Read about Roxanne’s experience educating elementary school students about energy:
I’ve never had to teach kids before, and I never thought I would ever have to, until a few weeks ago, when I did. The venue was a summer camp, hidden in the cornfields of rural Pennsylvania, an open rolling field where elementary-aged children were frolicking and gamboling around in the summer sunshine when we drove into the gravel parking area. We arrived in exaggerated workout gear (knee-high gym socks, sweatbands, jerseys) in order to fully play the part of coaches teaching kids how to become super energy-efficient champions. We had everything scripted out; it was beautiful, it was perfect, but when we got up there we realized that these kids probably weren’t going to fall for it, and so we just talked conversationally to them about saving energy around the home instead. We would ask them questions like, “Do you know what energy is? How do you use energy around the house? What are some ways you can use less energy around the house?” Then, we handed out Starburst candies for correct answers. Simple enough.
We learned a few things about teaching elementary-aged children that day. First of all, there is a huge difference between 2nd and 4th-graders, even if they look relatively similar to me from my towering height of 5’5”. Older elementary students are already too cool for these staged presentations, while the younger ones are still ready to tell you everything they know about saving energy, even if-oh what was the question? Yes, the younger ones couldn’t always remember what the question was, but they would volunteer to answer it regardless. Such reckless enthusiasm. It was quite a challenge to keep everyone’s attention on the wonders of saving energy, but we did our best. We also discovered that if you leave a bag of Starbursts on the ground while talking to elementary-aged children, some the candies may mysteriously disappear.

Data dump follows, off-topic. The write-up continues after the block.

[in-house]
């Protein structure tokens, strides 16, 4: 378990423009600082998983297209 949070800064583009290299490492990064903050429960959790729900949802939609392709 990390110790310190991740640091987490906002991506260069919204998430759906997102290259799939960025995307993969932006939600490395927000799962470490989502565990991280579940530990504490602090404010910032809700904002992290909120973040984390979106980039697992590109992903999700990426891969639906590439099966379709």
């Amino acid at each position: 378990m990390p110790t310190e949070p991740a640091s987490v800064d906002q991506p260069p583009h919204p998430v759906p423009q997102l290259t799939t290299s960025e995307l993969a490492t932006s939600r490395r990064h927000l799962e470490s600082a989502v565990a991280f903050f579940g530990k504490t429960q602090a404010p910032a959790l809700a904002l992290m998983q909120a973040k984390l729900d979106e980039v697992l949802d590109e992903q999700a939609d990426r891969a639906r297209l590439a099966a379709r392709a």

We ended our presentation with some games where we divided the children up into groups and had them come up with some sort of chant or skit to illustrate an energy-saving action. For instance, one of the groups’ actions was “Taking shorter showers to cut back on hot water,” so they all chanted “Take a short shower! Take a short shower” while mimicking scrubbing clean in the shower. Everyone participated, there was embarrassed laughter all around, and at the end they dispersed like firecrackers to resume racing around the field, releasing all the pent-up energy that had built up while we had tried to teach them (ironically?) about energy conservation. It’s hard to say how much of what we taught actually stuck, but the experience taught us a lot about the value of flexibility, patience, and variety when trying to teach children in a way that is fun and exciting. It was also a good starting point for hopefully more fun energy-themed programs to come. Future elementary-aged children, prepare to be energy-educated.
Roxanne Li graduated from Cornell University in May 2012 with a B.S. in Environmental Engineering and a minor in Sustainable Energy Systems. She then went on to complete a six month internship with an environmental consulting company in Johannesburg, South Africa. Roxanne will be working on the Weatherization Innovation Pilot Project at the Commission of Economic Opportunity (CEO) in Wilkes-Barre, PA. She will provide energy education for low-income households and develop strategies to overcome barriers related to behavior changes that could reduce residential energy consumption.